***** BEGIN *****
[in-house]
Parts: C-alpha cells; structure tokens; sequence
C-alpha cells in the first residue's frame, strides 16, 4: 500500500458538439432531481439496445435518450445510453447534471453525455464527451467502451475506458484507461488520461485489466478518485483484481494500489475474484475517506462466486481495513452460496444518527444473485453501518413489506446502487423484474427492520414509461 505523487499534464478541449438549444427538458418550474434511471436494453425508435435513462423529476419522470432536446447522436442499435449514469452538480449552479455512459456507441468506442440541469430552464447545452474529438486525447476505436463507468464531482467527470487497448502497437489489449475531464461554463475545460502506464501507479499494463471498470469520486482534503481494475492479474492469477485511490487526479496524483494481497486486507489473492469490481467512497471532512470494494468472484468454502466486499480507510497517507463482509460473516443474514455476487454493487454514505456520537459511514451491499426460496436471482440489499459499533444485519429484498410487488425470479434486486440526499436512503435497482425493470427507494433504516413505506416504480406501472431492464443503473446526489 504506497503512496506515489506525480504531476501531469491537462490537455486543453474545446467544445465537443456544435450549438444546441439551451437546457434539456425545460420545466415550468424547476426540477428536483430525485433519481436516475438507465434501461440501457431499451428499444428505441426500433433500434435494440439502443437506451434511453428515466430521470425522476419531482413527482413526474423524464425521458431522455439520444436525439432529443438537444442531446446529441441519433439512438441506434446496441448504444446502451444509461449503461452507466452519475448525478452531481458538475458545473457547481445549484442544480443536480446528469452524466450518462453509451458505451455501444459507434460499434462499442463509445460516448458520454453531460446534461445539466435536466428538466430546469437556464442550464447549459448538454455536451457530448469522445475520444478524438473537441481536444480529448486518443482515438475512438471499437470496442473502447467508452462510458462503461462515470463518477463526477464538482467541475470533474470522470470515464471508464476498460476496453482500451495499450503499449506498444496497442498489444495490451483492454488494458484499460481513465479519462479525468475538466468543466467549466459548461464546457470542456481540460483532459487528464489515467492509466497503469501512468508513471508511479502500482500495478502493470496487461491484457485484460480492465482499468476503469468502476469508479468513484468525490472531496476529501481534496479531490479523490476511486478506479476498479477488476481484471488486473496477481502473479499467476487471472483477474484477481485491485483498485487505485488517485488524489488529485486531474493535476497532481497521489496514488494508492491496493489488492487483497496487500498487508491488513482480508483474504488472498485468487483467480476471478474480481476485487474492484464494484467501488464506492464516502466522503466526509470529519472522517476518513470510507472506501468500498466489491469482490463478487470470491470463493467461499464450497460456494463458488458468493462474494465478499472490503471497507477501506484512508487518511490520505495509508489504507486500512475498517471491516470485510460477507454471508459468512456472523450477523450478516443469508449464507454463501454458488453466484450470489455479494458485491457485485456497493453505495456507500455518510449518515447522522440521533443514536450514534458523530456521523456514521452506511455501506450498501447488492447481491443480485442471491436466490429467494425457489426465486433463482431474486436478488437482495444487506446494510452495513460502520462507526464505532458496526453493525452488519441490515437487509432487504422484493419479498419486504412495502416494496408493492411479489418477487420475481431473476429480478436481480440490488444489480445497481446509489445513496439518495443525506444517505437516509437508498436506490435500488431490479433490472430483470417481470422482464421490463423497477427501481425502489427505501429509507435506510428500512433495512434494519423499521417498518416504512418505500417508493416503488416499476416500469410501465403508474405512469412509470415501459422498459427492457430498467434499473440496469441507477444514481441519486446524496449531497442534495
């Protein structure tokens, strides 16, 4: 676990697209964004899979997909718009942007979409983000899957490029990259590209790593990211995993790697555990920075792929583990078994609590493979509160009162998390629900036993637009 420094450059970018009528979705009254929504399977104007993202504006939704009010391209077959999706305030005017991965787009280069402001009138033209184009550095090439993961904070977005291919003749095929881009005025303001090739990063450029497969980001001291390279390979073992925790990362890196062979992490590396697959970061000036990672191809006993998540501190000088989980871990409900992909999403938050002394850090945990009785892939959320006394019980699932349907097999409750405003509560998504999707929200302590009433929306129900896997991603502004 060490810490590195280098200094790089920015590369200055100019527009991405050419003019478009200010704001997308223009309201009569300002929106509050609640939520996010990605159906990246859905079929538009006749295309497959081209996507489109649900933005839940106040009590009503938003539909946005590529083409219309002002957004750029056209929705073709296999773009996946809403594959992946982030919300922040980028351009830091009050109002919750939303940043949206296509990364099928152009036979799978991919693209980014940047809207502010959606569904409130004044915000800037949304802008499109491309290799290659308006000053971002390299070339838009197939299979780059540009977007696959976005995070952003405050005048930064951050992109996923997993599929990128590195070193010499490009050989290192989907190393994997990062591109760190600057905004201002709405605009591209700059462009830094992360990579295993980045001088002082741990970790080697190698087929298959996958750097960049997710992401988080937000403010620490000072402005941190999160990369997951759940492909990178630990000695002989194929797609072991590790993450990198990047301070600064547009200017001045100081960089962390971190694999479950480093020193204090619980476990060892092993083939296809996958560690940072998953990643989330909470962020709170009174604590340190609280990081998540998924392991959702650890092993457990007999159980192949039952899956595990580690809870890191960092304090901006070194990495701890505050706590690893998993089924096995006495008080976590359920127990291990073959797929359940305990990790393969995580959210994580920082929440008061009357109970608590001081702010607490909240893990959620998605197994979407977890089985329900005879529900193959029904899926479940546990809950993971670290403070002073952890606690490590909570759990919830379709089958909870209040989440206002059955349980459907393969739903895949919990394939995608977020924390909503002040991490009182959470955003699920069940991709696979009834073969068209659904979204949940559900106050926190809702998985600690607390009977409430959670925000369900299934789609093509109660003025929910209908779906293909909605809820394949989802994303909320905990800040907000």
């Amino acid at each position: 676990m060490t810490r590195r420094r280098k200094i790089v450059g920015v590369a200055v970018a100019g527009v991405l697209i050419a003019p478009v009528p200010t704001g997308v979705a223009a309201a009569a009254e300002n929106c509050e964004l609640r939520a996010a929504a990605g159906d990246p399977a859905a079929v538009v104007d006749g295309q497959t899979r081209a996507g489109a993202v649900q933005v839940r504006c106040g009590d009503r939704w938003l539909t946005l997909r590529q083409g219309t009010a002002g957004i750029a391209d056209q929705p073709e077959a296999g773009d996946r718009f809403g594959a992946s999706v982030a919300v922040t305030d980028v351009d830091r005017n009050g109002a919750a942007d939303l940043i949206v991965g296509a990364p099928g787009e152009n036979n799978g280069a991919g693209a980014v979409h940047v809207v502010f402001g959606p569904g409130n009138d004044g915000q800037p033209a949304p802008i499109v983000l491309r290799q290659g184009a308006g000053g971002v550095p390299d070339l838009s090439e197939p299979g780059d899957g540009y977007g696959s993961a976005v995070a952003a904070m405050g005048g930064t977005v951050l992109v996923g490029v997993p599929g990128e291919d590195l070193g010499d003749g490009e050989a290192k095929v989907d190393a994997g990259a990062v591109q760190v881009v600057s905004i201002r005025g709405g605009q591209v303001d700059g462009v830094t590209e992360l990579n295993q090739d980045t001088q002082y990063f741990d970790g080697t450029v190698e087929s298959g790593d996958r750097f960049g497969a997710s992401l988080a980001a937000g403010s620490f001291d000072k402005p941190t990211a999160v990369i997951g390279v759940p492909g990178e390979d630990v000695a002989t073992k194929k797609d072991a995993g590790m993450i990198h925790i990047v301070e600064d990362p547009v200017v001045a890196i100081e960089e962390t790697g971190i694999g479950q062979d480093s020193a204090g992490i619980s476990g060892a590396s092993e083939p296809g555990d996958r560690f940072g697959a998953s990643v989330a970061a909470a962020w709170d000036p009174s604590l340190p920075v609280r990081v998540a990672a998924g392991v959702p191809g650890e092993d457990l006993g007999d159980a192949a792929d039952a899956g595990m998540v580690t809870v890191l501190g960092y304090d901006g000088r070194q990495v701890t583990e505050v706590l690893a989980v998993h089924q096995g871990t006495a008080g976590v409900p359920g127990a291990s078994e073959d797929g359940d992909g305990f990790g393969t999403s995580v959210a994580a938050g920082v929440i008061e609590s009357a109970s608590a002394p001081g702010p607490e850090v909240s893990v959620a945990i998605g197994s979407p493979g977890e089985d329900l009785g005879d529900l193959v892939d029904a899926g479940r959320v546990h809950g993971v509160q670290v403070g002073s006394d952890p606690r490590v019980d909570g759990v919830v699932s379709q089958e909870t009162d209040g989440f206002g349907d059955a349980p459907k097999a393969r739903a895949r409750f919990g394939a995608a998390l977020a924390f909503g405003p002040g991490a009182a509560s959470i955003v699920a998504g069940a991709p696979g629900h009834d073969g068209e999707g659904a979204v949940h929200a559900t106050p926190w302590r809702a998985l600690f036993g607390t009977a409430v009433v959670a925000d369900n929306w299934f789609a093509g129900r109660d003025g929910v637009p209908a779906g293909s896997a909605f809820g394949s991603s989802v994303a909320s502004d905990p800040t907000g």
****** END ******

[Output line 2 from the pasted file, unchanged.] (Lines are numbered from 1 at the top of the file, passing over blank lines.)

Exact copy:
Parts: C-alpha cells; structure tokens; sequence